Dries Van Noten still hasn’t returned to the runway format. But this season, he delivered a full experience. For autumn-winter 2022, the Belgian designer hosted a mannequin presentation at the dilapidated Hotel de Guise (in this mansion belonging to an old French family, the clock apparently stopped 50 years ago). Grouped in paneled rooms, the liveless models were staged in various scenes: as if in conversation, leaning watching over bannisters, lurking in a bathroom, glimpsed in a closet, standing on tables or suddenly, disconcertingly, seated on the attic stairs. In other words: this was Dries Van Noten in his element, curating an interior environment instead of a fashion show. It was the perfect setting for absorbing the novel shock of suddenly being able to see and touch the richly layered textures of his collection again – and to sense a distinct frisson of darkness and perversity in the air. The event was also a launch of Van Noten’s perfume and lipstick line, which in the end made even more sense. The invited editors could completely immerse in Dries’ world, from the garments to the senses. What about the new season clothes? They all looked sumptuous: the animal print coat layered over deep crimson silk-velvet trousers; glam holographic sequins with denim trousers and a wildly nubbly wool scarf; 1940s dresses dripped with lines of stones and additionally enriched with opulent, vintage-style jewelry.
Had he found himself designing more intensely, more richly, during the closed-in times? “No.” Van Noten replied. “It is always like this. You just never see it when it’s up on a runway.” He’s been one of the increasingly few hold-outs against convening physical shows this season – and one of the few who really adapted to exercising the creative possibilities of fashion filmmaking. Using the half-way house of this expressive presentation was something else, fully playing into his multiple talents as a curator of exhibitions, antique interiors aficionado, gardener (which connects with the perfumes) and being the Belgian guy with the Antwerpian memories of alternative parties in the ’70s and raves in the ’90s. He makes a very good point: “I think it’s that whole tactile moment. It’s not that I don’t want to go back to fashion shows, because I think it’s another thing, but this is really nice to experience. This way of presenting creates closeness; the fact that you can explain things, touch things, see things. You can stage it so that you can tell more stories than in a fashion show. So for me, it was a very interesting way of thinking.” So, to the “story.” Van Noten had been researching the work of Carlo Mollino, the Italian architect and photographer whose life spanned surrealism and the ’70s. “After he died, erotic Polaroids he had taken of women, nude and semi-dressed, were found in his apartment.” Look them up, and you find how Van Noten had come up with the maxi-coat shapes, the leather chokers, the ‘kinky’ lace-up boots. He also put his finger on another popular ’70s cult object – a down-padded, Charles James-like jacket with a deep tubular edge. Puffy volumes gone glamorous, circle shapes and other extreme geometries are part of the avant-garde news from Paris. Somehow, while staying within his own world, speaking to his own customers and bringing his whole character to creating his beauty/lifestyle lines, Dries Van Noten still has ways of clocking what’s happening outside.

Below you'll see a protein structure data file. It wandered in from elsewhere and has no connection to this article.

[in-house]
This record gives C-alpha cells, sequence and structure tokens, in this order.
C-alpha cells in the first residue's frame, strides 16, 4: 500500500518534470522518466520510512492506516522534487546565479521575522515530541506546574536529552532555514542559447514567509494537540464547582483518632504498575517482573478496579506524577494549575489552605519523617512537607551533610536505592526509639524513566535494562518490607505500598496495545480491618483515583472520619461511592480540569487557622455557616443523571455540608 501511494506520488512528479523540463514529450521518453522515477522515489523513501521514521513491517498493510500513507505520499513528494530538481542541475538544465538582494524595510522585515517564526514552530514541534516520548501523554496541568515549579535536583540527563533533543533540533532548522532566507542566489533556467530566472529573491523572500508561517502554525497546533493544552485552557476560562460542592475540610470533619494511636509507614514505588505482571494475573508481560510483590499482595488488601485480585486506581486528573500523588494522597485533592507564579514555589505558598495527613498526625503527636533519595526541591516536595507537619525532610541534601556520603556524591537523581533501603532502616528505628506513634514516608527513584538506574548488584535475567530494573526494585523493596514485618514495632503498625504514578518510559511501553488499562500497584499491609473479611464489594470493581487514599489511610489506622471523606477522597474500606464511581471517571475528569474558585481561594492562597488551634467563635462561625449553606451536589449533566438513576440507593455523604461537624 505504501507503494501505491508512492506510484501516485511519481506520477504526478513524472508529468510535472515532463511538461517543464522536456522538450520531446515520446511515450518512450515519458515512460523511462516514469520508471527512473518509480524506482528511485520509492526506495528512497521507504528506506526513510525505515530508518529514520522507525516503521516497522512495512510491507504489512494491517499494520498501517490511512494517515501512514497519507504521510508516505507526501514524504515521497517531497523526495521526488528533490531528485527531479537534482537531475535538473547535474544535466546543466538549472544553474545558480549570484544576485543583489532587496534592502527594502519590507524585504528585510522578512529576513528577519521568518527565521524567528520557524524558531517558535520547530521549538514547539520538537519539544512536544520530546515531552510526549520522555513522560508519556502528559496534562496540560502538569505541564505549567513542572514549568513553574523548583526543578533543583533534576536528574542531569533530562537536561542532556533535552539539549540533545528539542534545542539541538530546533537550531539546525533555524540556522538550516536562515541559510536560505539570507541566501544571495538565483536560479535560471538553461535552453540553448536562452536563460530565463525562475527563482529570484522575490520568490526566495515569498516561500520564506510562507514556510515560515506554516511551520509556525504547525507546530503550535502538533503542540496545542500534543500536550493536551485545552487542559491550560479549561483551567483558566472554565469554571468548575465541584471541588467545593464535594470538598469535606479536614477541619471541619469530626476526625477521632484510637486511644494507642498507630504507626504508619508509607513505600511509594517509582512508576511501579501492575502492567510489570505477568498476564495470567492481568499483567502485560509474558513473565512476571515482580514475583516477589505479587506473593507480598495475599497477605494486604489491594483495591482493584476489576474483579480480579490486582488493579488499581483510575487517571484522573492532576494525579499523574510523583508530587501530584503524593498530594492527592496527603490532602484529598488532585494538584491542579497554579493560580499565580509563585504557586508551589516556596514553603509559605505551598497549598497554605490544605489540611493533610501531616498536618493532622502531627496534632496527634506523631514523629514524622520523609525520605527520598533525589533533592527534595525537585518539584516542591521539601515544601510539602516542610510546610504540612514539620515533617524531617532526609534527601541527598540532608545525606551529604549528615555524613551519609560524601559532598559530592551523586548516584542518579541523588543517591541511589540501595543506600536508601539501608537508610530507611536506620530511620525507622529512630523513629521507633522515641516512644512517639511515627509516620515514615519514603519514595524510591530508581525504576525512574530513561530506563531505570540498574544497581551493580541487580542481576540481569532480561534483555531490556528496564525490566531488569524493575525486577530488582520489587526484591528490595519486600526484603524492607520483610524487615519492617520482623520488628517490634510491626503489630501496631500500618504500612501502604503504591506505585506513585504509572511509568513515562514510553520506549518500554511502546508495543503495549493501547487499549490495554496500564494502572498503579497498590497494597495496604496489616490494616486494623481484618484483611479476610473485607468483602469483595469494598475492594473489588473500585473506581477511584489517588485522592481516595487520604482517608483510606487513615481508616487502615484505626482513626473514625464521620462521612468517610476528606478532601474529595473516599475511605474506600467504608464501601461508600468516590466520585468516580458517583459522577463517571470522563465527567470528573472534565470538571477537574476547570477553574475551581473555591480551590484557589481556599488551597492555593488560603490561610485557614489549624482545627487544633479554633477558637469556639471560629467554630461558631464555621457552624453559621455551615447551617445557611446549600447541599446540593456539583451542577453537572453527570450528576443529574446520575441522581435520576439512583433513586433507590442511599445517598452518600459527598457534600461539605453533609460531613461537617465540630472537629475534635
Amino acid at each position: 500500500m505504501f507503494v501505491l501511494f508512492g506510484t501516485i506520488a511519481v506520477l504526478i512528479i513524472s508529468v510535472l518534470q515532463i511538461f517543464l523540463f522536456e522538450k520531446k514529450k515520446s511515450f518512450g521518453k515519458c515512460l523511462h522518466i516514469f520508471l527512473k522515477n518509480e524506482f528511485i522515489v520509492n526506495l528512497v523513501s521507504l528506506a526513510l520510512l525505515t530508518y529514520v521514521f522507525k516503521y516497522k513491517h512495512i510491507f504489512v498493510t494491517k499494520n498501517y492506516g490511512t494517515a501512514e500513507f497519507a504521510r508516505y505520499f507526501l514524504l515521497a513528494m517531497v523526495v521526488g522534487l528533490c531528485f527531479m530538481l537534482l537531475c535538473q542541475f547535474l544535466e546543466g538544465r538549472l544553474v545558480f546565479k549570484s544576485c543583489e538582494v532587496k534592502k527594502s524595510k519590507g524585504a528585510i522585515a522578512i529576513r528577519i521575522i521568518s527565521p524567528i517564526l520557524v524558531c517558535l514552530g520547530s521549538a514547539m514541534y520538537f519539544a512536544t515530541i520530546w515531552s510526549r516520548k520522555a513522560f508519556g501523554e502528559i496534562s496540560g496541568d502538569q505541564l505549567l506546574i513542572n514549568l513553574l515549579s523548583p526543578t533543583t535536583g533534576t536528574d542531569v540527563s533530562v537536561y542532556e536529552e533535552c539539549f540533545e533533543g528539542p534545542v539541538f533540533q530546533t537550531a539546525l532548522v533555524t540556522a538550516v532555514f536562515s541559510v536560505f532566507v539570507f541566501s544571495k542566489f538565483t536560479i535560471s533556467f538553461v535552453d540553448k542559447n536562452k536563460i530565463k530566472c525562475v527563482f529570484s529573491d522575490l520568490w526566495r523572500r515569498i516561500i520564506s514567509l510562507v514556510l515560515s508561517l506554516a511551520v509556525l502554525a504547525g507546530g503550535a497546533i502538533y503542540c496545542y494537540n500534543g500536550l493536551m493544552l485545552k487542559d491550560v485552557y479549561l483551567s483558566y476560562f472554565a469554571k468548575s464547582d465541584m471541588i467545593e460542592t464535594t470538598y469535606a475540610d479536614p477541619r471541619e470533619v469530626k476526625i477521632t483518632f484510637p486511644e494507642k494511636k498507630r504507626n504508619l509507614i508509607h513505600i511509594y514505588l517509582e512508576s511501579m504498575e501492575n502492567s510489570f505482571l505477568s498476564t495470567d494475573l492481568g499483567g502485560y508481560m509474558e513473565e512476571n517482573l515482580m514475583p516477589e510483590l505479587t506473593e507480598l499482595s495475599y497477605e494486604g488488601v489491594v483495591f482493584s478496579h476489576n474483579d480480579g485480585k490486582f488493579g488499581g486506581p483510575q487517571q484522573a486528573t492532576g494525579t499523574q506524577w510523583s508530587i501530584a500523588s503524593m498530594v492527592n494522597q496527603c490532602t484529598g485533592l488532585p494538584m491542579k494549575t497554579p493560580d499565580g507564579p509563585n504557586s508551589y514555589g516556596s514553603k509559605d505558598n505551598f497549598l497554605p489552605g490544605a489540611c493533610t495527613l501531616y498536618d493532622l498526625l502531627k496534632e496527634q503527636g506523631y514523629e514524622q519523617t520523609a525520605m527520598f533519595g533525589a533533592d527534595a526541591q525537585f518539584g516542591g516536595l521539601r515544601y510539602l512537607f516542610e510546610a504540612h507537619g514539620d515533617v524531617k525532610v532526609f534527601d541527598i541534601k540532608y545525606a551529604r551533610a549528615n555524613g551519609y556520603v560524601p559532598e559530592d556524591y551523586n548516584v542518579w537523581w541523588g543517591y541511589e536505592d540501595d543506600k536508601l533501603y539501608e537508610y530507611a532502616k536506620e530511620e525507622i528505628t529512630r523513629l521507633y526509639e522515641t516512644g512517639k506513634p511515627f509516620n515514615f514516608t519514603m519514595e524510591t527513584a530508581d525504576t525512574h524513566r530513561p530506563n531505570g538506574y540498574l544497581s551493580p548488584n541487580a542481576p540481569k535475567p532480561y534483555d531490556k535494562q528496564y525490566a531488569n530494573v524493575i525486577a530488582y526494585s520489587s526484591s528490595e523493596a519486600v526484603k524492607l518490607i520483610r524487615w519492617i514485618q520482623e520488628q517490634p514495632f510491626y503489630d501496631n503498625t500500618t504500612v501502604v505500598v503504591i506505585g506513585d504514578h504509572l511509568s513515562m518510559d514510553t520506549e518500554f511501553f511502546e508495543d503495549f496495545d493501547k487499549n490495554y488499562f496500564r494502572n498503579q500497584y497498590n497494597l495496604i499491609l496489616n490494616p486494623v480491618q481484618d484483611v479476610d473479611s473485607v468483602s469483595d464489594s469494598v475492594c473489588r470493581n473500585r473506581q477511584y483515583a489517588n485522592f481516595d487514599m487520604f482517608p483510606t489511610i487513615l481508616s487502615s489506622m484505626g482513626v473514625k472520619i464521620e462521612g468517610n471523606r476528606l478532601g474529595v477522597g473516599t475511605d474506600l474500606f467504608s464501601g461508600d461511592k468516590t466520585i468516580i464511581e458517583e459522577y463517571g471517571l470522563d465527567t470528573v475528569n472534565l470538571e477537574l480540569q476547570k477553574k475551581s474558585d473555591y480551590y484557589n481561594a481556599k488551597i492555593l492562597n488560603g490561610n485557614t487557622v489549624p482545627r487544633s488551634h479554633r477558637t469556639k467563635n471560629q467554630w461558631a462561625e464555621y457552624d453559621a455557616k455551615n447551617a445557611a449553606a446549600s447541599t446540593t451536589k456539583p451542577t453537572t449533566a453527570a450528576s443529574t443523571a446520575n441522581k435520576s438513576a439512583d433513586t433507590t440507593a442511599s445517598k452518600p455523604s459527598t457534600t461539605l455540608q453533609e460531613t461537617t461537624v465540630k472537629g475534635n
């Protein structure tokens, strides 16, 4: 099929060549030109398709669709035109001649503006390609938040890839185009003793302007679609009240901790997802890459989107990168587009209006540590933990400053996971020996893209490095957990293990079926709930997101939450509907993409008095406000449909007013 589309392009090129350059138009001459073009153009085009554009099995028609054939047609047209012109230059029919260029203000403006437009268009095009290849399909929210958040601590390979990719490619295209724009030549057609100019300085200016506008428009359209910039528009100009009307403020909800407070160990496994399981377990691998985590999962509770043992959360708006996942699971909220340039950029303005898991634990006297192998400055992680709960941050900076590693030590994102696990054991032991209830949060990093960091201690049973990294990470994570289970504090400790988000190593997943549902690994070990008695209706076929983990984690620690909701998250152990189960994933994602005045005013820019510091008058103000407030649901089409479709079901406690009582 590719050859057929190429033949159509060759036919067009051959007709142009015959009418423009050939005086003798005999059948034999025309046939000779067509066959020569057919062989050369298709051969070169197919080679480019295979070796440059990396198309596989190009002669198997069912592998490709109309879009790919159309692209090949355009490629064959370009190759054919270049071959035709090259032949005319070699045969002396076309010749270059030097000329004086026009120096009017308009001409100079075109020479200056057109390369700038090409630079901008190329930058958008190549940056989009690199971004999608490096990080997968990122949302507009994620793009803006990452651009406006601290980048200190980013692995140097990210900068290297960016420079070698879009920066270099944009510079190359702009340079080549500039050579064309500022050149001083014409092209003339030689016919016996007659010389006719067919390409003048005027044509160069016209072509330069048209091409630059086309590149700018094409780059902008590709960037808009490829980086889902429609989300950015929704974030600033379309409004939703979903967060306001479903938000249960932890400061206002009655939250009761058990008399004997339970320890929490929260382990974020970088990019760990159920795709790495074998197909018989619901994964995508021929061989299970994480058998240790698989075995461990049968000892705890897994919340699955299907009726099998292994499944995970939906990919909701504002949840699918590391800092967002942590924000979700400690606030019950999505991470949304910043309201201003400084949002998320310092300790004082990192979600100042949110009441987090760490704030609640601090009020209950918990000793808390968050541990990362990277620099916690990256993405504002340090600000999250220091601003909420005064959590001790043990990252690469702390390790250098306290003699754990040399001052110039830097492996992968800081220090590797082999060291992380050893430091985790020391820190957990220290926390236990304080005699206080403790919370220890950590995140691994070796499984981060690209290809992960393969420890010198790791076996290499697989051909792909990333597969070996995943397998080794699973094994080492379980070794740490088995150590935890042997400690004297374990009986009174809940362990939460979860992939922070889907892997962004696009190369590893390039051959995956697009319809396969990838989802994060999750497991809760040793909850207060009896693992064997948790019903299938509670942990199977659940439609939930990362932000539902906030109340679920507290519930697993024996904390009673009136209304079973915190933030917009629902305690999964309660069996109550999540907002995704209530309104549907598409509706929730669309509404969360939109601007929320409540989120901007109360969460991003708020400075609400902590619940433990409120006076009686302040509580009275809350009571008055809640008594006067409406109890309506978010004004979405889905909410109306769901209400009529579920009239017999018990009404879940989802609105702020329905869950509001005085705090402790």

Collage by Edward Kanarecki.